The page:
global investment house- kuwait – iran economic & strategic outlook – banking sector –
global investment house- kuwait – iran economic & strategic outlook – banking sector – During the last quarter century, banking around the world has undergone a revolution. The reform of the banking sector and its transformation from a closed, state-dominated, poorly managed and supervised, to a market-driven, open, and financially viable one, constitutes a major challenge of transition in Iran’s banking industry. The emergence of a stable and efficient private financial sector which attracts investment, mobilizes savings, and allocates resources to their most productive use, is critical for Iran's transformation from a centrally planned economy to a market-based one.
Iran's financial sector is subject to very heavy government influence. All banks were nationalized following the 1979 revolution. Iran's laws require that the banking sector be run according to Islamic law, which prohibits interest payments. There are six state-owned commercial banks, four state-owned specialized banks, and a state-owned postal bank. State-owned banks account for 98 percent of banking assets. Six small private banks have been established recently. Foreign banks are legally permitted to operate in free trade zones. Supervision of the financial sector is weak, and regulations on private banks are very restrictive.
To effectively restructure the Iranian banking system, as well as to reduce the fiscal burden of state-owned banks, the government has initiated a banking privatization program. Under this policy, the government provided technical assistance to the banking system for the development and implementation of an aggressive privatization program for state-owned banks.
Foreign assets with the banking system makes up 27.8% of total assets. They increased by 12.5% in 2004/05 and registered a CAGR of a staggering 96.8% over the period of 2000/01 to 2004/05 to reach IR666,453.0bn. Foreign assets in the Iranian banking system are comprised mainly of gold, gold with the International Monetary Fund (IMF), foreign exchange, Special Drawing Rights (SDR) with the IMF, among others. Gold increased by 32.6% in 2004/05, the highest amongst the asset class, while increasing by a CAGR of 56.8% to reach IR14,459.6bn. However gold represents only 2.2% of foreign assets and 0.6% of total assets. Foreign exchange, on the other hand, represents 94.7% of foreign assets and 26.3% of total assets. Foreign exchange increased by 12.3% in 2004/05, and at a CAGR of a staggering 101.4% during 2000/01 to 2004/05. The increase in foreign exchange was a direct result of the surge in oil prices. Other foreign assets, including SDR, Gold with IMF, Quota and Subscription to International Organizations, have increased in 2004/05 each by an average of 56.1% in 2004/05.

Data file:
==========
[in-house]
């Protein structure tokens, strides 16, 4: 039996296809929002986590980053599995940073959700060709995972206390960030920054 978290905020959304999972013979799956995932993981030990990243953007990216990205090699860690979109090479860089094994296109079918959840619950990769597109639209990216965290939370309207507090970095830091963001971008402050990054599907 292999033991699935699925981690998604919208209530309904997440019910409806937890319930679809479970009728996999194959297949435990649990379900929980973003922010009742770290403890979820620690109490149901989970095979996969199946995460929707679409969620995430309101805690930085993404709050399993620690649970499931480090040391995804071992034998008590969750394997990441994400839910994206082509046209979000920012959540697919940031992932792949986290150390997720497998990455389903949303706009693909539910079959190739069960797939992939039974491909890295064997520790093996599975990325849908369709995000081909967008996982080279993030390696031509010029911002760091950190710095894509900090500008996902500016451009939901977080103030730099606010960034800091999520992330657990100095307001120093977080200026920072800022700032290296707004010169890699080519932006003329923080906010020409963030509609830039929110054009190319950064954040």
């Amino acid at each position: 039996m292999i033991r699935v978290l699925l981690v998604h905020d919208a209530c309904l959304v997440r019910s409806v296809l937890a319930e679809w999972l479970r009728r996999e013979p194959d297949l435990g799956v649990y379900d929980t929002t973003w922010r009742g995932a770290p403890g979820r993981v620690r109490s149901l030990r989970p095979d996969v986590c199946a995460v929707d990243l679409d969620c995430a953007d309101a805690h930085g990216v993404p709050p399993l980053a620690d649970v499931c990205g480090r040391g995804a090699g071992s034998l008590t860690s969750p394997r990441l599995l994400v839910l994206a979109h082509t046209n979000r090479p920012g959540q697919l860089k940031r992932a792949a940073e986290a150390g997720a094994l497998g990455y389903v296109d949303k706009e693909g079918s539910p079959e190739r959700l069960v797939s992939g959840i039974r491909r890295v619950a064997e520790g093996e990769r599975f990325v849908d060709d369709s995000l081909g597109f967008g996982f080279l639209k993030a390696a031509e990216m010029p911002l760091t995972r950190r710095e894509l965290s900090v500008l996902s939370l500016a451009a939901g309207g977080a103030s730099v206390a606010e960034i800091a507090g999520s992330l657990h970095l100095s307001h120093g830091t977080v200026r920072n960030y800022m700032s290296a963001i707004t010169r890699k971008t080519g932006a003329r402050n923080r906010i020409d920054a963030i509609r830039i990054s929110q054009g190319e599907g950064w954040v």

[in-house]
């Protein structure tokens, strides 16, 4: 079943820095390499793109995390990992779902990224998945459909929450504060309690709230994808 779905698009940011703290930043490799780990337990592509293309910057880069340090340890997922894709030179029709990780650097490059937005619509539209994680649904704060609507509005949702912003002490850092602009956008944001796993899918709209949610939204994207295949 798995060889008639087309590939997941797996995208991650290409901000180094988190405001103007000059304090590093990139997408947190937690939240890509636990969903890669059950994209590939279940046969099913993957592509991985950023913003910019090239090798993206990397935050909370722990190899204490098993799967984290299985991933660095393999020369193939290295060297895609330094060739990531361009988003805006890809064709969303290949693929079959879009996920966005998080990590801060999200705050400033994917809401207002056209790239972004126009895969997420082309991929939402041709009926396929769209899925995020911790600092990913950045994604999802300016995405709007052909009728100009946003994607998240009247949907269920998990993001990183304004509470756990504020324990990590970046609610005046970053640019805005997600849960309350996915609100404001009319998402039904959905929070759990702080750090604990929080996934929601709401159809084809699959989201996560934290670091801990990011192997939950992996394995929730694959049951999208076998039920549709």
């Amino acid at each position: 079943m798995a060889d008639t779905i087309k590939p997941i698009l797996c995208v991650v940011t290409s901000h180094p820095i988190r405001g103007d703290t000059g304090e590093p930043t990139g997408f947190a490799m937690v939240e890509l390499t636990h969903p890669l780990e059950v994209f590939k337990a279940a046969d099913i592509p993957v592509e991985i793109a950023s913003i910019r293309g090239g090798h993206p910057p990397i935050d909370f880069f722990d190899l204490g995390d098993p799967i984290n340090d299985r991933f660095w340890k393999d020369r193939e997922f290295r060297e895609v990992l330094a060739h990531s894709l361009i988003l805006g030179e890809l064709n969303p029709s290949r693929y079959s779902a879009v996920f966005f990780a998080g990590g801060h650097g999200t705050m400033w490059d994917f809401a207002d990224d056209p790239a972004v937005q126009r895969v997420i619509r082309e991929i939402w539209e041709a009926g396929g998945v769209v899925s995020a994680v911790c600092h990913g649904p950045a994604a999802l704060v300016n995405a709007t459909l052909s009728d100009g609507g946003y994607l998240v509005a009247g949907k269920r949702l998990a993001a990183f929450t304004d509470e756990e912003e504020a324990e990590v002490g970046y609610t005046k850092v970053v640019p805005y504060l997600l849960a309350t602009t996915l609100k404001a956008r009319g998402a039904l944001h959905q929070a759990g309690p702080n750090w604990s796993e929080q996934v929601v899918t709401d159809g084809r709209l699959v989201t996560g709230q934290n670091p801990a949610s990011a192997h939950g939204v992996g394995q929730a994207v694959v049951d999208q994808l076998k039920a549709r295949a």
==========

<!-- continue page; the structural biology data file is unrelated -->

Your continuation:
Credit performance of Banks and non-bank credit institutions in 2004/2005 shows that the outstanding facilities extended by these financial institutions to the public sector have increased by 2.3% y-o-y in 2004/05 to reach IR241,459.7, a CAGR increase of 14.9% during 2000/2001 to 2004/05. This is mainly due to an increase in claims by banks on public corporations and agencies by 10.1% and it contributes 39.8% of total claims on public sector. The claims by banks on the Iranian government, on the other hand, have decreased in 2004/05 by 2.2% to reach IR145,444.2bn, as the government has put forth in the fourth plan policies to decrease its debt burden to the banking system. Total assets in the Iranian banking system has increased by 8.3% in 2004/05 to reach IR2,395,397.3bn, increasing at a CAGR of 35.9% during 2000/01 to 2004/05.
Deposits of the public sector has increased by 85.6% to reach IR181,477.5bn, a CAGR of 52.1% during 2000/01 to 2004/05. Government deposits increased by 88.4%, while that of public corporations increased by 49.1%, registering a huge CAGR of 398% over the period of 2000/01 to 2004/05.
To encourage the formation of a market-responsive financial sector, the government should focus on establishment of a sound, regulated, and efficient banking system; and, the development of a regulated, transparent and liquid market securities. In this line, banking sector restructuring should include privatization of the state-owned banks, strengthening banking supervision, deposit insurance, and supporting the legal/regulatory framework and improving commercial bank operation through banker training. Supervision should come in parallel to the bank restructuring activity to support the government's efforts to stabilize the economy and restore public confidence in the public institutions. Internationally adopted practices should also be introduced in bank supervision, such as the establishment of an internal bank rating system.
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